What you need to know about pest control rodenticide

The National Institute of Environmental Health Sciences has announced it will recommend the adoption of a pest control product that could reduce the spread of some rodenticides.

The agency announced in a press release that it will “recommend the adoption” of a rodenticide that is “capable of reducing the incidence of transmission and the transmission of disease to humans” and that has “low-level toxicity.”

The recommendation will be included in the next NIEHS report on pest control.

This follows an announcement in April that pest control products could be more cost effective for controlling rodent pests.

According to NIEH, the new pest control “targeted” product “will be a natural, non-invasive, low-cost pest control solution that will not have significant systemic side effects, and can be used in the field and in the home.”

A report released in June by the U.S. Department of Agriculture also suggested a new rodenticide could be used to control the spread and spread of many other diseases.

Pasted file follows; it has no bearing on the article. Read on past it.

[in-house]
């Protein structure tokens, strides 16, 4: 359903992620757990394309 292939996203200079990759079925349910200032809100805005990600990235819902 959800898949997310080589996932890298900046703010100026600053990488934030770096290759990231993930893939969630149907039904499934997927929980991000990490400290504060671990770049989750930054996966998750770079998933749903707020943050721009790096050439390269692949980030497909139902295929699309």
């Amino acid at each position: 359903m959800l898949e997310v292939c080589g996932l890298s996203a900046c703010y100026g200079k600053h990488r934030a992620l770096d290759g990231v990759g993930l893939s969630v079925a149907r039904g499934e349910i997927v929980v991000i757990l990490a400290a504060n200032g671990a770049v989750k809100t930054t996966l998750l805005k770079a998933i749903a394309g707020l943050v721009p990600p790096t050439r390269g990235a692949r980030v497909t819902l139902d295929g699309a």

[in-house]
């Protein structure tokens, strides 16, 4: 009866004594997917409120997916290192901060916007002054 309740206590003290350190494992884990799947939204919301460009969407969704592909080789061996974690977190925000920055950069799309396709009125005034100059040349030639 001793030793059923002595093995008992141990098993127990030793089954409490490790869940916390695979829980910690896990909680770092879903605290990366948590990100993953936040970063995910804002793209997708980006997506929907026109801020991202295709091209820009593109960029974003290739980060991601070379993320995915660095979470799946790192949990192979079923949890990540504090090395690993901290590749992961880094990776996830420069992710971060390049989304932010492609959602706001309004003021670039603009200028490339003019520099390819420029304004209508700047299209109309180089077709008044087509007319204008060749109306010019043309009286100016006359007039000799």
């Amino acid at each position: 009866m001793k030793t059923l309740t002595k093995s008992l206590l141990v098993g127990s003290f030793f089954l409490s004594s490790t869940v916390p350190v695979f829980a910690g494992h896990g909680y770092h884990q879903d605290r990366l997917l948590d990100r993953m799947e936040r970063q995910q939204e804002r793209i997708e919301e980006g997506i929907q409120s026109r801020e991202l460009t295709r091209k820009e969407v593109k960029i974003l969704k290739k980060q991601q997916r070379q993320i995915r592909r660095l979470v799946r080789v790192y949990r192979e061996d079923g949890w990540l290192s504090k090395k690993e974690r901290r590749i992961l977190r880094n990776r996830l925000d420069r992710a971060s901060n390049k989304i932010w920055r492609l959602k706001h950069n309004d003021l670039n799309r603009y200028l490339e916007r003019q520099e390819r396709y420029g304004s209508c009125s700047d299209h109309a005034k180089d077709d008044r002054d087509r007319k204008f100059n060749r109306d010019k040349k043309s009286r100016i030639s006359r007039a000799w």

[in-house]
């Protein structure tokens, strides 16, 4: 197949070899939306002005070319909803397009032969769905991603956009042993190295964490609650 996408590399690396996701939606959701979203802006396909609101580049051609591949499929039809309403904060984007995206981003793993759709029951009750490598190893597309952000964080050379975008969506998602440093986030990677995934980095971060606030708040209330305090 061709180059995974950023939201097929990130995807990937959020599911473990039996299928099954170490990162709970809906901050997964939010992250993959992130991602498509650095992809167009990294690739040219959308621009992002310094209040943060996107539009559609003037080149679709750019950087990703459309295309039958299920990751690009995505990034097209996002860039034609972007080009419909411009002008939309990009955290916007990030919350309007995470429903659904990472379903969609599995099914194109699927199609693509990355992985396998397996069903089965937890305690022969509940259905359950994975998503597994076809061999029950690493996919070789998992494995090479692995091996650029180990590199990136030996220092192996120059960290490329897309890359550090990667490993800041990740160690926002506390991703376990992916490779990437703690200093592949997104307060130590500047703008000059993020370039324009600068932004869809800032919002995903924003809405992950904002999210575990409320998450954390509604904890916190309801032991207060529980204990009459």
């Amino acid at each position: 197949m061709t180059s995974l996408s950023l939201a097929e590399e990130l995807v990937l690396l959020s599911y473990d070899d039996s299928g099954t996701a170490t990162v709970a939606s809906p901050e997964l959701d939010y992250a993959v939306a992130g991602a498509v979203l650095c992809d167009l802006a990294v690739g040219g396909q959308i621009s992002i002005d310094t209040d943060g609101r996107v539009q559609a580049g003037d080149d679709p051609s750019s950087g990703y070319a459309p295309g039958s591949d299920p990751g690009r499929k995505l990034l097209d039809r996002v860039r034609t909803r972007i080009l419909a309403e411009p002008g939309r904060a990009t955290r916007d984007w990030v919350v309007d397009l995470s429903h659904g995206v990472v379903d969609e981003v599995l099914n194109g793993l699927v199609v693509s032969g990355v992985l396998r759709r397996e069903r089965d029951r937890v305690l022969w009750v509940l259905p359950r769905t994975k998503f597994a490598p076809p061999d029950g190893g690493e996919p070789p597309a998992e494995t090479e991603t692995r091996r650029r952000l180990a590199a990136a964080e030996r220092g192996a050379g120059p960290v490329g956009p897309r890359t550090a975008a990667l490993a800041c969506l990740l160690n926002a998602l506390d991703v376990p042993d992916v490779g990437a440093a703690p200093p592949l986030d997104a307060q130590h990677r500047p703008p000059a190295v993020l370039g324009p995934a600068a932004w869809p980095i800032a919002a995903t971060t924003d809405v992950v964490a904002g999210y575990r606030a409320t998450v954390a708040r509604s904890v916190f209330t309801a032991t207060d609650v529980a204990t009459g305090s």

But it did not recommend that the product be used on rodents, such as the common house mouse, because of concerns that rodents could transmit disease.

The rodenticides that are currently available can kill mice, but they can’t prevent human disease spread, according to the USDA.

A 2014 report published by the Centers for Disease Control and Prevention concluded that there was no evidence to suggest that the raticides used for rodent control could reduce human spread of infectious diseases.

There are two rodenticides available for use against mice, and one, called dicamba, is widely used in agriculture.

There is also a newer, cheaper product called Bt-8.

The pest control industry is pushing for the adoption, but it’s unclear how much support the products will receive.

It’s also unclear if the products could still be approved by the Food and Drug Administration if the agencies’ recommendations are approved.